# EPEL-8 Packaging Procedures
When a new Red Hat Enterprise Linux occurs, one of the steps to get EPEL going for it is branching of various packages into new namespace. The EPEL Steering Committee does not mass branch all existing packages into the namespace because it has caused multiple problems:
1. The package maintainers did not want to support the package in the newer version of EPEL. Package maintainers may only want to support certain versions of Enterprise Linux or may want to wait until their favourite derivative appears.
2. The package does not work in the latest version of RHEL. With multiple years between releases, software which worked on Fedora 18 which would branch to EPEL-7 may not exist anymore with Fedora 28 and EPEL-8 would need a completely different version.
## Consumer request for packages
People who are interested in getting packages into EPEL should contact the package maintainer through [bugzilla](https://bugzilla.redhat.com/
). This allows for the requests to be tracked and if the primary maintainer is not interested in branching to EPEL, other ones can step in and do so.
## EPEL Playground
We have added an additional set of channels for EPEL-8 called playground. It is meant to be sort of like Fedora Rawhide so that packagers can work on versions of software which are too fast moving or will have large API changes from what they are putting in the regular channel.
To try and make this transparent, we have made it so when a package is built in epel8 it will normally also be built in epel8-playground. This is done via a packages.cfg file which lists the targets for fedpkg to build against. A successful package build will then go through 2 different paths:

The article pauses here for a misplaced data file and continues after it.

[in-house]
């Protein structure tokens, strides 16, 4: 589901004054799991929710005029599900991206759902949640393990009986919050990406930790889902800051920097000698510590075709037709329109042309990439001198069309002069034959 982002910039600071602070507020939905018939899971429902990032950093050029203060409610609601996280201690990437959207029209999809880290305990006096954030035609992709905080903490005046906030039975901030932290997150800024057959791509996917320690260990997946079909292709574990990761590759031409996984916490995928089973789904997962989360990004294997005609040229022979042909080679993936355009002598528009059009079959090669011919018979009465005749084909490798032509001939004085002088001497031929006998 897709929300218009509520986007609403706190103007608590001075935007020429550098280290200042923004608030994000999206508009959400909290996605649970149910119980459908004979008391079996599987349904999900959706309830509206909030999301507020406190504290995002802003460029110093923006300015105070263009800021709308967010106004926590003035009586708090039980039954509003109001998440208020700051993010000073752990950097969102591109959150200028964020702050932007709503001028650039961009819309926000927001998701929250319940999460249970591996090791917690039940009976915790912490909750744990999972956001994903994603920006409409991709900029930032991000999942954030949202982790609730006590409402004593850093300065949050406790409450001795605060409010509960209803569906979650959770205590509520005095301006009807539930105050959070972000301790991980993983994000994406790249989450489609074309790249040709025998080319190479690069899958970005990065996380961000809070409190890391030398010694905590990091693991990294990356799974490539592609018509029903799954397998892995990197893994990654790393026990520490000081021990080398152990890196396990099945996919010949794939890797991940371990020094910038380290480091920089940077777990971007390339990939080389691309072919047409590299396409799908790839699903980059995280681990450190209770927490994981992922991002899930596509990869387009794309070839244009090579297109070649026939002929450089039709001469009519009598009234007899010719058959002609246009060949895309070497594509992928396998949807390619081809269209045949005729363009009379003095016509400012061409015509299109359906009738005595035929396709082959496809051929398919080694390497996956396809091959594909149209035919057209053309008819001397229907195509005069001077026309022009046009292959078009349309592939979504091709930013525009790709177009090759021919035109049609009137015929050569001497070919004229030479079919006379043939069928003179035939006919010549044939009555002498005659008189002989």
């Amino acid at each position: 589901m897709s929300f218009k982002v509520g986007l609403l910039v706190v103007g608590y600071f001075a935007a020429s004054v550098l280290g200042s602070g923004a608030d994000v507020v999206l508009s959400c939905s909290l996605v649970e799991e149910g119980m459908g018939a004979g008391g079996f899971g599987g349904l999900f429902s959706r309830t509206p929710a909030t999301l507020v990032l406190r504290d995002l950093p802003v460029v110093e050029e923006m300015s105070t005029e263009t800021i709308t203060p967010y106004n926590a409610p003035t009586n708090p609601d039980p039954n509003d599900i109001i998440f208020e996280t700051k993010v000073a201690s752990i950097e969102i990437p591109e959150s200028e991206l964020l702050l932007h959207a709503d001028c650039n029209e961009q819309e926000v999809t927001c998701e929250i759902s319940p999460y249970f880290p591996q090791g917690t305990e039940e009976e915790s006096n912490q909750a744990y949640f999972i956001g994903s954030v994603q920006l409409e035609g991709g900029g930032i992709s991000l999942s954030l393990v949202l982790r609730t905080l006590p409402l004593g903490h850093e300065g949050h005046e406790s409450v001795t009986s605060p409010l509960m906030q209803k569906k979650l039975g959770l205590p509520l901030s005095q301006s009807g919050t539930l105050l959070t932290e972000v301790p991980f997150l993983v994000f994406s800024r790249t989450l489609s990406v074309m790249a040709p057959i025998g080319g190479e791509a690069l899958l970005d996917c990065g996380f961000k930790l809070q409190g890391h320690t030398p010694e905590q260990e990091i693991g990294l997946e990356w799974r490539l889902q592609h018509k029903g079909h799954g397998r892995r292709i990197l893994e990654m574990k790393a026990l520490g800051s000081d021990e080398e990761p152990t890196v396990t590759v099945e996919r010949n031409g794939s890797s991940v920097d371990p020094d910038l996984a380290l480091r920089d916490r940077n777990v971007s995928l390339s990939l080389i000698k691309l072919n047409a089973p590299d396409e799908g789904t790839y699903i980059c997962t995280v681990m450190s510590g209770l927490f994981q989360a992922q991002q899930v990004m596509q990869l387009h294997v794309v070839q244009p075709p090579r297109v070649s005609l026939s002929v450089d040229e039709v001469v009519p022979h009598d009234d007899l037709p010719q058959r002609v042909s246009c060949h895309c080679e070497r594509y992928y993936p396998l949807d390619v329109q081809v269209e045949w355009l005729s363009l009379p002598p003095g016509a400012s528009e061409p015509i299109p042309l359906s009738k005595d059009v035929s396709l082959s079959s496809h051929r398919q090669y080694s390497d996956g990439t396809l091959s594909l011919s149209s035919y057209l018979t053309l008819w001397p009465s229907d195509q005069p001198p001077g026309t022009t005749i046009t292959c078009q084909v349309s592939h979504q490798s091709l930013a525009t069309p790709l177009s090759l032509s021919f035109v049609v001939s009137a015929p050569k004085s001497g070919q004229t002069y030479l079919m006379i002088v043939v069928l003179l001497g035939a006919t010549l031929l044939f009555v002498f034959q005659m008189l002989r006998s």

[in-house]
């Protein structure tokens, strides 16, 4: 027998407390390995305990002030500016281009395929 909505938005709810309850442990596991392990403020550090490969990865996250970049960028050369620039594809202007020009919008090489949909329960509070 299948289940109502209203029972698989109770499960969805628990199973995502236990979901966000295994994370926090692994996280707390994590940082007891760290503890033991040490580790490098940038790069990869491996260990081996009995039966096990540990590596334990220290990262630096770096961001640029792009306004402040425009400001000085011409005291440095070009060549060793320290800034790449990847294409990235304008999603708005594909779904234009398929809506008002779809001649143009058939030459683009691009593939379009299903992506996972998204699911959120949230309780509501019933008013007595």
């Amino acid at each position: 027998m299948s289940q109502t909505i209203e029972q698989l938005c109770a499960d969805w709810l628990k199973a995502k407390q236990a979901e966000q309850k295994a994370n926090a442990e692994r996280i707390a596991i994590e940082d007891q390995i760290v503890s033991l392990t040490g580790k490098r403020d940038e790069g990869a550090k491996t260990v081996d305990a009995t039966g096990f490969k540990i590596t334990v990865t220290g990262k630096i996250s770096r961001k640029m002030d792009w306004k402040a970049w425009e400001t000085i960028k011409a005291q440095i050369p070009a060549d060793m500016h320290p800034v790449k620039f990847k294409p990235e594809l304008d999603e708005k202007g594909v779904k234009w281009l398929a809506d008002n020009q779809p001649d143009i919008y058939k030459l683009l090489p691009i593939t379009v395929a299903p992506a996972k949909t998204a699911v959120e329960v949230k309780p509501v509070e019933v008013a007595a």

* epel8 package will go into bodhi to be put into epel8-testing
* epel8-playground will bypass bodhi and go directly into epel8-playground the next compose.
If a packager needs to focus only on epel8 or epel8-playground they can edit packages.cfg to change the ```target= epel8 epel8-playground``` to ```target= epel8 ```.
Packages in epel8-playground are primarily to be used in the following manner:
* To test out some new version of the package that might not be stable yet.
* To test out some new packaging of the package
* To test a major version change of the package that they want to land at the next epel8 minor release.
* To build a package that will never be stable enough for epel8, but still could be useful to some.
* At minor RHEL releases (ie, 8.1, 8.2) people can pull in big changes from playground to the main epel8 packages. Since people will be upgrading and paying more attention than usual anyhow at those points, it’s a great chance to do that change, but also you want to make sure it’s panned out, so you can test before hand in playground.
Consumers should be aware that packages in EPEL8-playground are there without any Service Level Expectations. You may want to only cherry pick packages from there as needed.
## Developer request for branching multiple packages
Branching is handled the same way as requesting a branch using `fedpkg request-branch`. A maintainer can request an epel8 branch using `fedpkg request-branch epel8` which will create a ticket in https://pagure.io/releng/fedora-scm-requests/issues